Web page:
Next steps for GitHub updates

Summary: This post gives a brief overview of what updates have been introduced to the team’s GitHubGitHub GitHub is a website that offers online implementation of git repositories that can easily be shared, copied and modified by other developers. Public repositories are free to host, private repositories require a paid subscription. GitHub introduced the concept of the ‘pull request’ where code changes done in branches by contributors can be reviewed and discussed before being merged be the repository owner. project management system so far, and outlines the next updates being planned. If you’d like to get involved with the next round of process updates, please comment below 😃

Updates so far

The Training Team migrated its project management tool from Trello to GitHub in early 2022. Since then, different updates have been implemented to the team’s project boards. These have included:

  • Making use of GitHub-specific tools
  • Creating entirely new projects for new processes (such as content localization)
  • Ensuring current processes enable the growing number of contributors in the team to effectively contribute to the team goals
  • Triaging the backlog of issues accumulated from TrelloTrello Project management system using the concepts of boards and cards to organize tasks in a sane way. This is what the team uses for example: days

The team handbook now also has documentation regarding the team’s GitHub repository structure, and step-by-step guides for different team processes that use GitHub. These can be found on How we use GitHub and its child pages.

Current issue – checklists

Training Team processes have relied on checklists for a long time. However, due to the way access is set up in the WordPress GitHub organization, GitHub checklists can generally only be ticked by those who added the checklist to the issue. This has made it difficult for multiple contributors to effectively collaborate on a single issue. The checklists added to issue templates have been somewhat ineffective, as the person who submits an issue is in many cases not the person who will actually work on the issue.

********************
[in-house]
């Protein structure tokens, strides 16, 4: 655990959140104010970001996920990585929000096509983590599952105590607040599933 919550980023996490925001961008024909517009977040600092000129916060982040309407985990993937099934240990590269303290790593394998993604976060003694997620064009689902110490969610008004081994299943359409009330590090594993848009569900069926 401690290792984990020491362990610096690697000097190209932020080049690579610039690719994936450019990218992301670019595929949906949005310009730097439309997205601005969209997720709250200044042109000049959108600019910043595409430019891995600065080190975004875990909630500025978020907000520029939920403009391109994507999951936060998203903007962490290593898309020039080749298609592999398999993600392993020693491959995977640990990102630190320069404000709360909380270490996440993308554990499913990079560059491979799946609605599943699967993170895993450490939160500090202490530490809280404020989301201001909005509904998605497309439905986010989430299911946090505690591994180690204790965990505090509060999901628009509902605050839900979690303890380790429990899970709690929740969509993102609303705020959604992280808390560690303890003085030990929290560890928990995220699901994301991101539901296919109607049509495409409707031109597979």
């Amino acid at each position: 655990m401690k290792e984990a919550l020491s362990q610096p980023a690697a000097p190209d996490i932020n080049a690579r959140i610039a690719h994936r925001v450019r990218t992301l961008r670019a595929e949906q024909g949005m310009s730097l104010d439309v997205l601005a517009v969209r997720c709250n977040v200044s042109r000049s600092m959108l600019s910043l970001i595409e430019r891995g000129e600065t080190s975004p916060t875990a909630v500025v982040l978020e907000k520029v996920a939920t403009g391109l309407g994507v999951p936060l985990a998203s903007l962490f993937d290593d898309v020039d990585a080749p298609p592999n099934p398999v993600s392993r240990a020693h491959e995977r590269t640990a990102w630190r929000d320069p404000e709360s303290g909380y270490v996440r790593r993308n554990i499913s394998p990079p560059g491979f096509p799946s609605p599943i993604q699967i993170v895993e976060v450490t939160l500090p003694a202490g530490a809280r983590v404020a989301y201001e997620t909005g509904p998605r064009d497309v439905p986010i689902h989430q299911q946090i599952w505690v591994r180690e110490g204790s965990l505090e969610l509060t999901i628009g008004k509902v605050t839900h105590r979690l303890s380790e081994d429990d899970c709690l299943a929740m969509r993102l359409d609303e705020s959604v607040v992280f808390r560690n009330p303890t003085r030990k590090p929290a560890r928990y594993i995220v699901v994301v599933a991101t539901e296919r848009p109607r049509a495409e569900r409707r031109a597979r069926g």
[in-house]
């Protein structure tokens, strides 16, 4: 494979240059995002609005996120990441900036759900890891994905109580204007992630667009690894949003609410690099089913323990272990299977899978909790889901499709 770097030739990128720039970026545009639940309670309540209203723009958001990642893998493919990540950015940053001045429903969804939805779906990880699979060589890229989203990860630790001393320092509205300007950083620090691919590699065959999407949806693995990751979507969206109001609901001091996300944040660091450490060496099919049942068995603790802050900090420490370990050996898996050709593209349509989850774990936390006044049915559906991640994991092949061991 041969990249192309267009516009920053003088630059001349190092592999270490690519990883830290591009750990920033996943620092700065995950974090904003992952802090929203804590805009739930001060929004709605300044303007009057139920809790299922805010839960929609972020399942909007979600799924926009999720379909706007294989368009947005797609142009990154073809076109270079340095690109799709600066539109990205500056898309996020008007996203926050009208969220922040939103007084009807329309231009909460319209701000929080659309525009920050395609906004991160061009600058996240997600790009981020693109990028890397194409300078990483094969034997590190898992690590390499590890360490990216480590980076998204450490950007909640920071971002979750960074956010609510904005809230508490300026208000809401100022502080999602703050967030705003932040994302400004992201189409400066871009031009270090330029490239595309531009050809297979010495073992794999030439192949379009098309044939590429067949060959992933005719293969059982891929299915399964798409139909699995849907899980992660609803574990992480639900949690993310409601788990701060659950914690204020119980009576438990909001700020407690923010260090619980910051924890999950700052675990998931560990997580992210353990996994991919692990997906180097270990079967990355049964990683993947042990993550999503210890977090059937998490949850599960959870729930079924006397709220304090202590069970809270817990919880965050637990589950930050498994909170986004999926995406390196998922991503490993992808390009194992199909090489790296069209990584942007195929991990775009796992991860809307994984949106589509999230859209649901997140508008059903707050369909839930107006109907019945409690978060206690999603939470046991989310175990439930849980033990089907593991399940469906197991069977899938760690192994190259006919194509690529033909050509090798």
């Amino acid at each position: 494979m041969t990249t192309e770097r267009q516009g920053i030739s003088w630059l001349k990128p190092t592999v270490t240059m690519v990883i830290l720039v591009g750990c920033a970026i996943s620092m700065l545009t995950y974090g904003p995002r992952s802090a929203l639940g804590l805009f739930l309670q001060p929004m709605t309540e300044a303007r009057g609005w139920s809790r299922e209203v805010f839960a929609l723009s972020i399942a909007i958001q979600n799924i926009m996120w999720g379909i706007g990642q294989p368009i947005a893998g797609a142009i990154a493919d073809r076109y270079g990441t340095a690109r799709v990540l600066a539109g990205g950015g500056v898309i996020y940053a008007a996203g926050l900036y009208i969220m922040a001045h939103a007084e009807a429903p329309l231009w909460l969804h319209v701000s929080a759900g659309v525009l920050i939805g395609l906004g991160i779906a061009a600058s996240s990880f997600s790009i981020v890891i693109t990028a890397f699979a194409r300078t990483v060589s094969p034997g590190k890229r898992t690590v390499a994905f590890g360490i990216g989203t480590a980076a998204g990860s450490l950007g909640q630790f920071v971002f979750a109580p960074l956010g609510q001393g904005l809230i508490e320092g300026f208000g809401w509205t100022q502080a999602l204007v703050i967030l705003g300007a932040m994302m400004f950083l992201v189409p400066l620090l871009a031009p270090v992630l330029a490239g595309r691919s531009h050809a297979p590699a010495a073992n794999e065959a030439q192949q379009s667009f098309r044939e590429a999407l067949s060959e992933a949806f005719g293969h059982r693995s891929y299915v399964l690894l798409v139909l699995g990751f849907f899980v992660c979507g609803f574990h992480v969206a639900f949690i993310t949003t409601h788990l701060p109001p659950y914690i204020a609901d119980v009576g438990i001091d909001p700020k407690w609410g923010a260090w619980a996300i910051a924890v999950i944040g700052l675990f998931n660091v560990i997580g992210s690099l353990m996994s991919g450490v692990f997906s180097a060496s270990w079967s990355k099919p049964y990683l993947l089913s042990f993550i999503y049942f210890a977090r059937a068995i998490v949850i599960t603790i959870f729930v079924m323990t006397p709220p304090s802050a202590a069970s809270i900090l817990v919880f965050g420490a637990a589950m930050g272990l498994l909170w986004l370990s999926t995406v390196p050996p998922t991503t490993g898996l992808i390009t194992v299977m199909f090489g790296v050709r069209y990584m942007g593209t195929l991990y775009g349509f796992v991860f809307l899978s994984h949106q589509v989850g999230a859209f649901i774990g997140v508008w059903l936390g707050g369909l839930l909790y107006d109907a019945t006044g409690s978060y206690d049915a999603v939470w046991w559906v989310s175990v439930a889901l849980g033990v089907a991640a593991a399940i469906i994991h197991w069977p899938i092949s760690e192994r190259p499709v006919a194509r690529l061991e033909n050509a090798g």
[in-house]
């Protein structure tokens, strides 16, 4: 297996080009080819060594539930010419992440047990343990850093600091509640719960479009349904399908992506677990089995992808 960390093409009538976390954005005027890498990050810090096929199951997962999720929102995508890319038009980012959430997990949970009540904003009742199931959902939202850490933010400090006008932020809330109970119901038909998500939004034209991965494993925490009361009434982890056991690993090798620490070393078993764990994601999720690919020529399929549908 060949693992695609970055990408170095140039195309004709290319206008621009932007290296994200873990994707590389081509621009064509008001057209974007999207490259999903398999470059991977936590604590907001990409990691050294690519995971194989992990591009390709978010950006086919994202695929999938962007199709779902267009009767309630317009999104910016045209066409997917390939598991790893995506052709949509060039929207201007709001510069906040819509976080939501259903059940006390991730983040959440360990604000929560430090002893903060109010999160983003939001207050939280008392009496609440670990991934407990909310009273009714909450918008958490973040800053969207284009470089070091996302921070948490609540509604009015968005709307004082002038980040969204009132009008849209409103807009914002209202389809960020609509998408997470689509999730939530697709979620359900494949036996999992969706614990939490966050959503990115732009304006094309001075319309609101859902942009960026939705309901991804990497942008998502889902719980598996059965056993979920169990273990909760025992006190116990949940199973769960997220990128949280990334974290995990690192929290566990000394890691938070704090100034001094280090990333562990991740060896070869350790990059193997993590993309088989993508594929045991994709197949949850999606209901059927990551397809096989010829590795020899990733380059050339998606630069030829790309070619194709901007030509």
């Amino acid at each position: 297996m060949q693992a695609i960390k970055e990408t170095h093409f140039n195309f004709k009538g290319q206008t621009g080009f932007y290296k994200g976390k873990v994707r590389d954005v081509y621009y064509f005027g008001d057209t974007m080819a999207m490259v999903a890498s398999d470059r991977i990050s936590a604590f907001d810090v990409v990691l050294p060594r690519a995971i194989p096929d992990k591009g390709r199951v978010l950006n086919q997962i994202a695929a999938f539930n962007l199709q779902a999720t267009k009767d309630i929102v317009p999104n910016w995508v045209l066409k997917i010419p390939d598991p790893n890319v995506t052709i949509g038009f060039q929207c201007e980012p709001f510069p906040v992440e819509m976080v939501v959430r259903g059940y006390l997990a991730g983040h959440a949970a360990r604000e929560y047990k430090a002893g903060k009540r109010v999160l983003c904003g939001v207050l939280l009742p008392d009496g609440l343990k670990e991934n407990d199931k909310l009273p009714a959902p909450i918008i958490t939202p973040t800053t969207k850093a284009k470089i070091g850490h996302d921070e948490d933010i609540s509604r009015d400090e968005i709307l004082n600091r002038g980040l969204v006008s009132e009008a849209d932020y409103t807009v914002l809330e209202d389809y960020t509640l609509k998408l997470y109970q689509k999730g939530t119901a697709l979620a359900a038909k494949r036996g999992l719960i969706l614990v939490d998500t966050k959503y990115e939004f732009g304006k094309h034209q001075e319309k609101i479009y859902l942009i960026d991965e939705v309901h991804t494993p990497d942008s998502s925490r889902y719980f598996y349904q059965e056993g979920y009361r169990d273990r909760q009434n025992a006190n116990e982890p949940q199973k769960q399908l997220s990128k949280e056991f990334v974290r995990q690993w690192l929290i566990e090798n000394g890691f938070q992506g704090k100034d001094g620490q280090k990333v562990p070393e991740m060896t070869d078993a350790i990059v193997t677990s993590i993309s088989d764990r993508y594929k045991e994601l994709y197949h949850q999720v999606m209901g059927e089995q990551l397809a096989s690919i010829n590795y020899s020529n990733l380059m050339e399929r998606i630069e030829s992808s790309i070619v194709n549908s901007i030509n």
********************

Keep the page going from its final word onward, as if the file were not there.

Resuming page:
To get around this issue, an idea was brought forth to move GitHub checklists into the handbook, and direct contributors to copy-paste the checklists into GitHub issues when they work on an issue. This update has been implemented into the following administrative processes, and has received positive feedback so far.

Next steps

It’s time to make similar changes regarding checklists to content development processes next. Here are specific tasks that need to be completed:

  • Move checklists currently in content development issue templates into the handbook as markdown text which contributors can copy-paste as needed
  • Update issue templates and project interfaces to link to the respective handbook entries
  • Audit handbook entries around content development processes and update to reflect the new GitHub setup

Additionally, the team’s GitHub repository currently has 114 labels, of which 20 are not being used on any open issue. I suggest we audit the current list of labels and make sure they match the current processes and tracking needs in the team.

I will be able to start implementing these updates from July 31st, and am looking for one or two other volunteers to collaborate with. If you would like to get involved, please comment below, and I’ll discuss next steps with you!

Final thoughts

Switching project management tools is not an easy feat! I appreciate the efforts of Training Team members before me who got this work started.

The team also has a desire to implement automations into the GitHub repository to automate some of the manual processes. If you have experience with GitHub automations, and would like to help implement those into the team’s repository, please comment below.

#handbook, #process